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Checkpoint strikes back

 | August 3, 2015 |  Posted In: MongoDB, MySQL

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In my recent benchmarks for MongoDB, we can see that the two engines WiredTiger and TokuMX struggle from periodical drops in throughput, which is clearly related to a checkpoint interval – and therefore I correspond it to a checkpoint activity.

The funny thing is that I thought we solved checkpointing issues in InnoDB once and for good. There are bunch of posts on this issue in InnoDB, dated some 4 years ago.  We did a lot of research back then working on a fix for Percona Server

But, like Baron said, “History Repeats“… and it seems it also repeats in technical issues.

So, let’s take a look what is checkpointing is, and why it is a problem for storage engines.

As you may know, a transactional engine writes transactional logs (name you may see: “redo logs”, write-ahead logs or WAL etc),
to be able to perform a crash recovery in the case of database crash or server power outage. To maintain somehow the time for recovery (we all expect that database will start quick), the engine has to limit how many changes are in logs. For this a transactional engine performs a “checkpoint,” which basically synchronizes changes in memory with corresponding changes in logs – so old log records can be deleted. Often it results in writing changed database pages from memory to a permanent storage.

InnoDB takes an approach to limit size of log files (in total it equals to innodb-log-file-size * innodb-log-files-in-group), which I name “size limited checkpointing”.
Both TokuDB and WiredTiger limit changes by time periods (by default 60 sec), which results in that log files may grow unlimited within a given time interval (I name it “time limited checkpointing”).

Also the difference is InnoDB takes a “fuzzy checkpointing” approach, which was not really “fuzzy”, until we fixed it, but basically it is not to wait until we reach size limited, but perform “checkpointing” all the time, and the more intensive the closer we get to log size limit. This allows to achieve more or less a smooth throughput, without significant drops in throughput.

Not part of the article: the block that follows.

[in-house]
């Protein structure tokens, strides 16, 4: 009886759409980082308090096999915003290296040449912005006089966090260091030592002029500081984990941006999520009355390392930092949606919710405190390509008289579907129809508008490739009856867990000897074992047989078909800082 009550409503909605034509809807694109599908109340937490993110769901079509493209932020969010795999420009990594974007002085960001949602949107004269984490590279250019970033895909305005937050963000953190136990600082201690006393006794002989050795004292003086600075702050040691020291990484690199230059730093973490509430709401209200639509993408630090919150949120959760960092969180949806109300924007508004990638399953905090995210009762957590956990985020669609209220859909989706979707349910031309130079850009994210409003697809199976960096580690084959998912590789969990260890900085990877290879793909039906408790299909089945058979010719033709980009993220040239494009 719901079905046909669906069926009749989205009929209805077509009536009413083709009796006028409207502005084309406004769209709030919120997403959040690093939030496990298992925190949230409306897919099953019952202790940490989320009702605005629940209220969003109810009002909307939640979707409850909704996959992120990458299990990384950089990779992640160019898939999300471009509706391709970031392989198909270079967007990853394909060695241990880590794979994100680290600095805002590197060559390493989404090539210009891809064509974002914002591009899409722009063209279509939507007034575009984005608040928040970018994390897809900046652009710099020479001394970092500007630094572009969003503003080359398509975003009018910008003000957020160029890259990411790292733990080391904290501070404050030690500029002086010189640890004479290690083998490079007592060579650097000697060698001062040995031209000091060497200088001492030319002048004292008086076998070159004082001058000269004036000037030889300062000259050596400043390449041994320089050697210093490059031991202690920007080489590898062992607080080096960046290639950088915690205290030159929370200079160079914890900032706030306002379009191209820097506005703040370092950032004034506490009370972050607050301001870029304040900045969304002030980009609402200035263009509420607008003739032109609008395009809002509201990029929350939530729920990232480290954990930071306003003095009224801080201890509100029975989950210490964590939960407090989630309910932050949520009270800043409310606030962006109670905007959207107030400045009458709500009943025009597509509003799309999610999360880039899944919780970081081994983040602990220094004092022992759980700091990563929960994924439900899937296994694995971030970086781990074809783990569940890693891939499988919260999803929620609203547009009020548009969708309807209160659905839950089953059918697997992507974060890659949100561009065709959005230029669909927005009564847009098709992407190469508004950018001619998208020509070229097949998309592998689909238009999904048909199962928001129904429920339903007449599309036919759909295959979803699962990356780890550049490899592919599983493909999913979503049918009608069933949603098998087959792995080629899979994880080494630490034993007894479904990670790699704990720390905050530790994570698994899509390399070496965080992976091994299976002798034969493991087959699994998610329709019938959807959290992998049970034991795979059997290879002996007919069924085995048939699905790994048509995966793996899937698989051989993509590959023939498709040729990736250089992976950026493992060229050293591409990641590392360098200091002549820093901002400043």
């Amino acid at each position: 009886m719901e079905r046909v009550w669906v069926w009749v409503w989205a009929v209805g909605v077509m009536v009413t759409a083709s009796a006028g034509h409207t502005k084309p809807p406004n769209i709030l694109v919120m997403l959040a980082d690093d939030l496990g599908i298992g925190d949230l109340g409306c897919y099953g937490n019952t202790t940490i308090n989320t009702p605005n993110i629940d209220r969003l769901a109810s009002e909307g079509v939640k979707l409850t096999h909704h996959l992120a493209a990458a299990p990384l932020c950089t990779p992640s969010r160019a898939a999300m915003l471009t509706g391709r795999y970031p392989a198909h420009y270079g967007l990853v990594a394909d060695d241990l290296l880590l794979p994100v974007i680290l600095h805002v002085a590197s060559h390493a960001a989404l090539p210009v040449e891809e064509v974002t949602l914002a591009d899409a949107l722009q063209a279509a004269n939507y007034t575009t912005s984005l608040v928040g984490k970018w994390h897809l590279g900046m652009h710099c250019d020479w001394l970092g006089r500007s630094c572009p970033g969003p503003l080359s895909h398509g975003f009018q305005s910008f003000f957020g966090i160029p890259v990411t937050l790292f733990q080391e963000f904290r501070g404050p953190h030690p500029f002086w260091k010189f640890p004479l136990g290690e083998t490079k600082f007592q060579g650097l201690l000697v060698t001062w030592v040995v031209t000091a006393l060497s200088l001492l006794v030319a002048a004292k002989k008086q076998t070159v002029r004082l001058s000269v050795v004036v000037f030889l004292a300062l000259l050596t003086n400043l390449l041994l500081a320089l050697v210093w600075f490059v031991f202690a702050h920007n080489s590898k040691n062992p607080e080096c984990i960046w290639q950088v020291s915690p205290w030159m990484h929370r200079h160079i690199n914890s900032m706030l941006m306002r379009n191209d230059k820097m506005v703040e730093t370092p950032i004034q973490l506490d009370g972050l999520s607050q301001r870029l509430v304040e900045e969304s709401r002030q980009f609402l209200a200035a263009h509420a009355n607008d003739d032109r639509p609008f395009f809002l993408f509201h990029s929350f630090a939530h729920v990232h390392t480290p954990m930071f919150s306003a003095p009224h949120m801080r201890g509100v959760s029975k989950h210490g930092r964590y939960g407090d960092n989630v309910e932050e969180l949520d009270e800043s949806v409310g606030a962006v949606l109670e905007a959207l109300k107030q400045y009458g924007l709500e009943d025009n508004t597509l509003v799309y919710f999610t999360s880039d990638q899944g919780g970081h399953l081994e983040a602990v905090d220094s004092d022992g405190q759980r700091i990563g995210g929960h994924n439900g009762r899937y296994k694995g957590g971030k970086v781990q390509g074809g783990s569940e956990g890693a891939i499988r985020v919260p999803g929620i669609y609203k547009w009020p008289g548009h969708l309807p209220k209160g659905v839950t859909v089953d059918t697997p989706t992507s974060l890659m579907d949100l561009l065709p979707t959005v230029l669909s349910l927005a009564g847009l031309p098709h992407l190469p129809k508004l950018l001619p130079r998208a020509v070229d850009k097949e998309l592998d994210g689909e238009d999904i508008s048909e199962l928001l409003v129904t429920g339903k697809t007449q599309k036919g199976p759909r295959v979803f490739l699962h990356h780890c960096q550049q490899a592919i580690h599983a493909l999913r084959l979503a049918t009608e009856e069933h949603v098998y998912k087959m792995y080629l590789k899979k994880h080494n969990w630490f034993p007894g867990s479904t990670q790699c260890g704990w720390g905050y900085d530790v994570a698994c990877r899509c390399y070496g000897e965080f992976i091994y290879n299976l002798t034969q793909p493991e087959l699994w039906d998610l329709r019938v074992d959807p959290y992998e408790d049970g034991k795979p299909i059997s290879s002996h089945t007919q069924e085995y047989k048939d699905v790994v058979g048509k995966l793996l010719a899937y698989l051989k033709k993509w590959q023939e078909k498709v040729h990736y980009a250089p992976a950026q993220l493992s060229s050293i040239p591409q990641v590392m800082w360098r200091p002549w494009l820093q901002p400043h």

Unlike InnoDB, both TokuDB (that I am sure) and WiredTiger (I speculate here, I did not look into WiredTiger internal) wait till the last moment, and perform checkpoint strictly by prescribed interval. If it happens that a database contains many changes in memory, it will result in performance stalls. This effect is close by effect to “hitting a wall on full speed”: user queries get locked, until an engine writes all changes in memory it has to write.

Interestingly enough, RocksDB, because it has a different architecture (I may write on it in future, but for now I will point to RocksDB Wiki), does not have this problem with checkpoints (it however has its own background activity, like level compactions and tombstone maintenance, but it is a different topic).

I do not know how WiredTiger is going to approach this issue with checkpoint, but we are looking to improve TokuDB to make this less painful for user queries – and eventually to move to “fuzzy checkpointing” model.

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Vadim Tkachenko

Vadim Tkachenko co-founded Percona in 2006 and serves as its Chief Technology Officer. Vadim leads Percona Labs, which focuses on technology research and performance evaluations of Percona’s and third-party products. Percona Labs designs no-gimmick tests of hardware, filesystems, storage engines, and databases that surpass the standard performance and functionality scenario benchmarks. Vadim’s expertise in LAMP performance and multi-threaded programming help optimize MySQL and InnoDB internals to take full advantage of modern hardware. Oracle Corporation and its predecessors have incorporated Vadim’s source code patches into the mainstream MySQL and InnoDB products. He also co-authored the book High Performance MySQL: Optimization, Backups, and Replication 3rd Edition.

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